Carbon-intensive companies are suffering because the alternatives are not just cleaner but cheaper. Renewables are now cheaper than coal in two-thirds of the world’s countries, according to Bloomberg New Energy Finance. BNP Paribas estimates that oil needs to come down to US$10 a barrel to be competitive with electricity-driven transport. This does not mean fossil fuels are going away tomorrow, but it does kill the growth story. For oil investors, the market’s realization of this inevitable decline could make the coal horror show look like Bambi.
This increasing speed of the energy transition is part of the reason why investors representing US$11 trillion in assets have made public their plans to divest from fossil fuels.
Perhaps more telling is that beyond these public declarations, many of the biggest investors in the world are selling off their fossil fuel holdings and loading up on green assets. For example, without any fanfare the $200 billion Ontario Teachers’ Pension Plan has dialed down its fossil-fuel equity holdings to just 1%. On the upside, the $306 billion Caisse de dépôt et placement du Québec (CDPQ) has grown its green investment book to $30 billion, earning commercial returns along the way, according to outgoing chief executive Michael Sabia.
Just in case anyone was in doubt whether sustainable investing is really about making money, the vampire squid of investment banking, Goldman Sachs, showed up this December pledging US$750 billion in financing over the next decade to profit from the climate transition and inclusive growth.
While economics are shifting in favour of sustainable investing, so is public sentiment. Call it the Greta effect if you like, but most people are no longer comfortable with the idea that their retirement investments may be helping to set the world on fire.
Andreas Utermann, chief executive of Allianz Global Investors, which manages US$600 billion, says, “Clients have changed their tune. They have said we need to take this more seriously, and that has sharpened the minds of asset managers.”
Despite all this action among big investors, it appears small investors are getting left behind. If you add up the assets of the 130 funds on offer in Canada that declare sustainability intentions in their official documents, it is less than 1% ($12 billion) of total fund investments ($1.6 trillion). That’s an even smaller fraction than they were at in 2003, when Corporate Knights published its first guide for responsible investors. What gives?
It boils down to a belief many people still hold that sustainable investing is about sacrificing returns. The theory is that investing to make a return is hard enough, and if you add social and environmental considerations into the mix you are at a disadvantage. The trouble with this theory is that investing is like hitting a curveball, which is a pretty good metaphor for the world we live in. Putting on a sustainability lens gives the batter a better sense of the ball’s trajectory and increases the chance of making solid contact.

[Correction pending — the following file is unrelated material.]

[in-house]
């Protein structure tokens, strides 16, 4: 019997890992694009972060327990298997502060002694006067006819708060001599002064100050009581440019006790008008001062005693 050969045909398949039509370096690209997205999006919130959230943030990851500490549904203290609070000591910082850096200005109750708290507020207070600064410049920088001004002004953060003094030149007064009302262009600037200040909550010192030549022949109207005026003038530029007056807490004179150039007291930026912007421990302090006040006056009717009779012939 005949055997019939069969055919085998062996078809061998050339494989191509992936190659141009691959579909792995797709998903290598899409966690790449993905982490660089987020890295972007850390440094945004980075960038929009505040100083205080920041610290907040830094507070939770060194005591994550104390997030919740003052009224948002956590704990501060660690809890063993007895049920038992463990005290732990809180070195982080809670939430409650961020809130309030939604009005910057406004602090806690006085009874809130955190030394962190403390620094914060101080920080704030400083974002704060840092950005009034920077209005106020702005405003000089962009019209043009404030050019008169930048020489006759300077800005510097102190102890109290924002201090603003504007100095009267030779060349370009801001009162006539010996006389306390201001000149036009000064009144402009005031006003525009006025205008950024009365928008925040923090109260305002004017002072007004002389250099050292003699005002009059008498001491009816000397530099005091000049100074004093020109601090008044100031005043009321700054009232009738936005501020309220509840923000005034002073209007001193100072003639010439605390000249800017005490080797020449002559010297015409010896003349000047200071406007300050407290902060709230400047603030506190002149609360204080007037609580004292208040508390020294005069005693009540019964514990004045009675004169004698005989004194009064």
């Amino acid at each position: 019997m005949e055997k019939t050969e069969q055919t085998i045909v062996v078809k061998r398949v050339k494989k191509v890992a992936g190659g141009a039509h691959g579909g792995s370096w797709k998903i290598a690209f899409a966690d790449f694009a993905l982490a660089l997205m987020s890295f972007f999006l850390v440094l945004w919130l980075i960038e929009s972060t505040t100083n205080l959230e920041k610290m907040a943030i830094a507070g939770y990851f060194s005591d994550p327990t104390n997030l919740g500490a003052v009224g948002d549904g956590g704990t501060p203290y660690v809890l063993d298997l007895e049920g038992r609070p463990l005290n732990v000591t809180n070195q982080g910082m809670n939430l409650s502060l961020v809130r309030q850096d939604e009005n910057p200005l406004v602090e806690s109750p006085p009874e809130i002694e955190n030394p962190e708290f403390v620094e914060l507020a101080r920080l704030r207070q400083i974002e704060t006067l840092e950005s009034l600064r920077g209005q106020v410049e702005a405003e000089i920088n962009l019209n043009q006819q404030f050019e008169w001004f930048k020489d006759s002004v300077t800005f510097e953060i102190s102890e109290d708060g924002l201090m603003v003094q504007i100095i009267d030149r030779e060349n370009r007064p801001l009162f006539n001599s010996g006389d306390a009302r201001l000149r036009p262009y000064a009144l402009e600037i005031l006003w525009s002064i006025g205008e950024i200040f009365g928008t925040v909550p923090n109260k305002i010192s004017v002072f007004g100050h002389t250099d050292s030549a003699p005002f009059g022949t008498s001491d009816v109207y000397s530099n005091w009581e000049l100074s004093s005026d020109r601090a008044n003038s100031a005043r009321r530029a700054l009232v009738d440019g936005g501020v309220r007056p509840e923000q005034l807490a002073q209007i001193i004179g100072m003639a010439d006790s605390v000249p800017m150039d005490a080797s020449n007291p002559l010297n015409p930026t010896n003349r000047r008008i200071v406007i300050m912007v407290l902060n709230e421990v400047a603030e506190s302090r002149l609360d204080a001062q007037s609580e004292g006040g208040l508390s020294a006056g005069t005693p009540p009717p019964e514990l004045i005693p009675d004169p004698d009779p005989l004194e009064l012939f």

To make things easier, Corporate Knights scores all the equity mutual funds and ETFs available in Canada according to how well their holdings line up with established sustainability criteria and, where available, their three-year financial performance record. While we’re not promising any home runs, the 36 funds listed below were deemed the worthiest for taking a swing at.
Funds are scored according to (1) three-year net return percentile rank (50%), (2) weighted sustainability rating percentile rank based on analysis of their holdings* (40%), and (3) fund manager intention to manage the fund according to responsible guidelines (10%). If the fund is less than three years old, its final score is based on #2 and #3, which are grossed up proportionately to 100%. Funds that score in the highest or second-highest quintile among category peers receive a five-tree or four-tree rating respectively.
* Holdings that are red-flagged automatically receive a 0% CK Sustainability Rating Score. Red-flag holdings include companies that are classified in the Corporate Knights database for one or more of the following criteria: companies blocking climate policy, farm animal welfare laggards, companies causing severe environmental damage, companies causing deforestation, forced and/or child labour, severe human rights violations, illegal activity, controversial and conventional weapons, civilian firearms, tobacco, thermal coal, for-profit prisons, access to nutrition laggards, access to medicine laggards, digital rights laggards, investor climate laggards and gross corruption violations.
Sources: Corporate Knights Research, Fundata, Responsible Investment Association, Refinitiv, InfluenceMap, Business Benchmark on Farm Animal Welfare (BBFAW), Norges Bank Investment Management (NBIM), Chain Reaction, Know the Chain, NZ Super Fund, Stockholm International Peace Research Institute, American Friends Service Committee, Access to Nutrition Initiative, Access to Medicine Initiative and Ranking Digital Rights.